I believe this man of amazing faith spoke truth when he declared to his son that “God himself will provide the lamb for the burnt offering, my son,” (verse 8 partial) and that he was on the lookout for a substitute all the way, knowing the goodness of the Lord. But when none such appeared, he still trusted that obedience was the way forward. I cannot imagine how either he or Isaac felt, and I don’t pretend to understand why it had to be so dramatic and difficult, but I do see that it is willingness, obedience, trust and the giving over of everything dear that takes us further into God’s heart.

©Keren Dibbens-Wyatt

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11: Blank Slate

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And the LORD regretted that he had made man on the earth, and it grieved him to his heart.” Genesis 6:6 ESV

For me this is probably the saddest verse in the whole Bible. Humankind’s wickedness had got to a point where it had made God actually wish he hadn’t created us. The NLT actually says, “it broke his heart.” If we look at the Lord’s reaction from a human point of view, we might be tempted to say that this was God giving up on us, or that the flood which followed was a murderous act, or one comparable with abortion – a discarding of life, or of potential. But this is to fundamentally misunderstand the character of the life-giver, and just how far we had devolved.

I say that because God does not act on his own broken heart in order to assuage his own feelings or mend his own hurts. The love that spoke the universe into being simply doesn’t work like that, because it is not self-centred. The Lord’s deep sadness was not only for himself, but for us. For we had been given the gift of life and turned it entirely over to evil. The previous verse tells us that,

The LORD saw that the wickedness of man was great in the earth, and that every intention of the thoughts of his heart was only evil continually.” (Genesis 6:5)

I believe the Lord’s deep sadness and broken-heartedness at this point in his relationship with us, was not only that we had chosen this path, but that he knew what he was going to have to do in order to save us. He knew he would have to prune life on earth back to one solitary shoot. We were like a tree gone almost entirely rotten. There was no potential for good or for life or relationship with our creator anywhere except in the heart of Noah and his family.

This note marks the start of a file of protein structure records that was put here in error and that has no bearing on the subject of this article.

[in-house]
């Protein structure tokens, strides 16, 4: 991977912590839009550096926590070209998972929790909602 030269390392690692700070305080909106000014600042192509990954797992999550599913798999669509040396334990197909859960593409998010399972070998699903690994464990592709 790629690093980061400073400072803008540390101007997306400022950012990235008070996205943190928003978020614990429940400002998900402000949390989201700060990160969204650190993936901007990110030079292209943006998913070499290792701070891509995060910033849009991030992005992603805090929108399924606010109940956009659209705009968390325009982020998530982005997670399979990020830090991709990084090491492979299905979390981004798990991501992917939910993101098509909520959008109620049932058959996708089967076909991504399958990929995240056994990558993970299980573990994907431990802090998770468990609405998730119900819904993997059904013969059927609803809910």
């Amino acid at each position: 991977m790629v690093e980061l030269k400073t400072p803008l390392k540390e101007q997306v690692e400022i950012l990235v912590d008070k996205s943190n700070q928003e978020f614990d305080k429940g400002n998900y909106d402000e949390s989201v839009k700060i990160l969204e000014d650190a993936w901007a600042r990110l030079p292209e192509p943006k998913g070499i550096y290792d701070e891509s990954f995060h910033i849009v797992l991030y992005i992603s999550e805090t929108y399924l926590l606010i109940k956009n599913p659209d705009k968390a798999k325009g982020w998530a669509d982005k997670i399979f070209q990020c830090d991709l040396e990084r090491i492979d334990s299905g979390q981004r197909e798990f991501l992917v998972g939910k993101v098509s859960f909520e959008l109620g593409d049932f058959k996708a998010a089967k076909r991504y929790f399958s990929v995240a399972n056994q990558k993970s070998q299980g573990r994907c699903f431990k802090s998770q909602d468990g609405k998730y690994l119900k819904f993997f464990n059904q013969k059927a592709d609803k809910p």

At the time of the flood, our descent was so marked and irredeemable that even the animals had to die with us, famously two of each kind (more of the “clean” creatures) were also to be a new beginning, and the rainbow promise made as a new covenant with Noah was made also with the world’s fauna.

The mass destruction had to happen. There simply was no other way of reaching us, no words that we would hear, since the evil was continuous, unceasing. All we were doing was breeding more and more death in our hearts. There are plenty of instances in the Old Testament where death seems sweeping and at the hand or command of the Lord, and I do not pretend to understand why this might be, but I do observe that it is often implicit that sin is being destroyed, and that God is always for life, not death:

For I take no pleasure in the death of anyone, declares the Sovereign LORD. Repent and live!” (Ezekiel 18:32 NIV)